The Facebook CEO shunned his trademark hoodie and T-shirt to defend virtual reality company Oculus.
When $2 billion is at stake, Mark Zuckerberg wears a suit.
Facebook chief executive traded his famous hoodie and T-shirt for a dapper suit and tie on Jan. 17. The occasion: His appearance in a Dallas courtroom to defend Oculus, a virtual reality company owned by Facebook, from accusations that it stole important headset technology. ZeniMax Media, a privately-held gaming company, sued Facebook in May 2014 for $2 billion, the price Facebook paid to buy it two months earlier.
While Zuckerberg’s testimony was perhaps unsurprising — he denied any wrongdoing, telling the court that “the idea that Oculus products are based on someone else’s technology is just wrong” — his sartorial choice was anything but. Experts say this is a signal that he’s taking this case very seriously — and it may give him an edge up in the courtroom.
— Ken Kalthoff (@KenKalthoffNBC5) January 17, 2017
It “shows that he is respectful of the judge and the process,” says Los Angeles-based trial consultant Cynthia Cohen. A hoodie in court would almost certainly send the wrong message to the judge, even for one of the wealthiest people on the planet: “It would be saying, ‘I am beyond your court rules,’” she says.
This isn’t the first time Zuckerberg has donned a suit, but it is rare: The handful of other suit-wearing occasions include his wedding and meetings with heads of state like Barack Obama and Nicolas Sarkozy. And he’s clearly uncomfortable taking the hoodie off and has said that he wears it “so that I have to make as few decisions as possible about anything except how to best serve this community.”
While his clothing will only play a minor part in how jurors see the Facebook honcho, experts agree that it doesn’t hurt that he’s buttoned up. “I can’t see a downside,” says Beaton. “It’s totally appropriate,” says Cohen.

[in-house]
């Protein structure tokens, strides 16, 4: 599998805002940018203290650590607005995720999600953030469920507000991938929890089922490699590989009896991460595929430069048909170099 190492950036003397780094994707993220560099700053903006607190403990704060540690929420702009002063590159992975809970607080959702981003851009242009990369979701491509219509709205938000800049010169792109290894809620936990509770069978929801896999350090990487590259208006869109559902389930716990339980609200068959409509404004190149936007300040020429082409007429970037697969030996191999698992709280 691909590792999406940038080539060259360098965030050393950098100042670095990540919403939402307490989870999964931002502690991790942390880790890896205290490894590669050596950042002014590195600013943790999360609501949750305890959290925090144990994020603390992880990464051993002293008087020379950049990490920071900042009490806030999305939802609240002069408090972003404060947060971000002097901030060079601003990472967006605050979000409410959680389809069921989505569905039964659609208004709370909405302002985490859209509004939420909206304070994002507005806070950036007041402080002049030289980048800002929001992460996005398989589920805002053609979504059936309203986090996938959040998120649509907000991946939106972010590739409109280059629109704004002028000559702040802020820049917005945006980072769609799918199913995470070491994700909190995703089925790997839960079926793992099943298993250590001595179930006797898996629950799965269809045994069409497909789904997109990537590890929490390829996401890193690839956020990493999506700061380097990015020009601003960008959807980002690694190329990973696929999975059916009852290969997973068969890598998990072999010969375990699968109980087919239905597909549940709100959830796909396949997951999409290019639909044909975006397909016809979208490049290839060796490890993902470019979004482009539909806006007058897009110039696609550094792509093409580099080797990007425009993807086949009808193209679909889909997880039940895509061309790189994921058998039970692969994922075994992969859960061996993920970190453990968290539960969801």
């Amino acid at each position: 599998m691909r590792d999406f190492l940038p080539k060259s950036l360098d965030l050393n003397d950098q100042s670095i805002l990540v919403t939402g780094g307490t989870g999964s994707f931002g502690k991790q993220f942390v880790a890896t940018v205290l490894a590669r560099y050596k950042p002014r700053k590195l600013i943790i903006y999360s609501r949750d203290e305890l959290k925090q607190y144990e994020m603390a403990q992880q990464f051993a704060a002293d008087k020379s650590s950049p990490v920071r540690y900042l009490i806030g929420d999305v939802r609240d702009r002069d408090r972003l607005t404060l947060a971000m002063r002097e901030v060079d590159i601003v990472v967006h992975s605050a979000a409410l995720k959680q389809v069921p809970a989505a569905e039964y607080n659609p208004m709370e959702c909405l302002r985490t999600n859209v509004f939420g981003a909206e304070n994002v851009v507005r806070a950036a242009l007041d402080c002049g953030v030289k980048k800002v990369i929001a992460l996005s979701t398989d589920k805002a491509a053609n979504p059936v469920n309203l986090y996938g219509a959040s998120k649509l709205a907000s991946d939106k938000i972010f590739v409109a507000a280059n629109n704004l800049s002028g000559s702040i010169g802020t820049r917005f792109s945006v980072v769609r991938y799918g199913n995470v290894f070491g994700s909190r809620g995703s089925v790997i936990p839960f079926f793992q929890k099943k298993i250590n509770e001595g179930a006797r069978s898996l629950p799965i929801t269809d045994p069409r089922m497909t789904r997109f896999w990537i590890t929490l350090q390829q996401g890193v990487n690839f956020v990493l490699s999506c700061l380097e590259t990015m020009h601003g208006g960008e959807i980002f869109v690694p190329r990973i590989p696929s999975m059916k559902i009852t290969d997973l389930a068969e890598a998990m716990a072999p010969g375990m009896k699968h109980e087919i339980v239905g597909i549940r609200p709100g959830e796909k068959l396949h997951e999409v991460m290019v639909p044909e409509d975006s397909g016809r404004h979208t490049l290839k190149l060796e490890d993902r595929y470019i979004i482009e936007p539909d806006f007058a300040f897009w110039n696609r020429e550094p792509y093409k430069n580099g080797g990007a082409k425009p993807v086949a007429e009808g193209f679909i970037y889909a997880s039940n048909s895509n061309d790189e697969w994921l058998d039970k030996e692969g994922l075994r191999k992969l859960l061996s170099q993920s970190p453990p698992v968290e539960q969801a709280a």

How you look — everything from what you wear to your nonverbal cues — is so important in court that firms with high-profile clients often hire specialists to fine tune their client’s appearance. (It is not clear if Zuckerberg had help in picking out his outfit in this case.) Plus, research suggests that looks matter in a courtroom: One study found that putting a defendant in glasses may help him get off for a crime, and many others have found that physical appearance can sway a jury .
Zuckerberg isn’t the first high-profile defendant to change up his signature look. Though his case is obviously different than these cases, the change-in-look for these defendants was similarly drastic: Actress and party girl Lindsay Lohan famously donned a number of conservative looks, including a Hillary Clinton-esque pantsuit, for her court appearances, and reality TV star Kim Kardashian wore a buttoned up, muted look to divorce court; both women are known for wearing more risqué outfits.
This story was originally published on MarketWatch.
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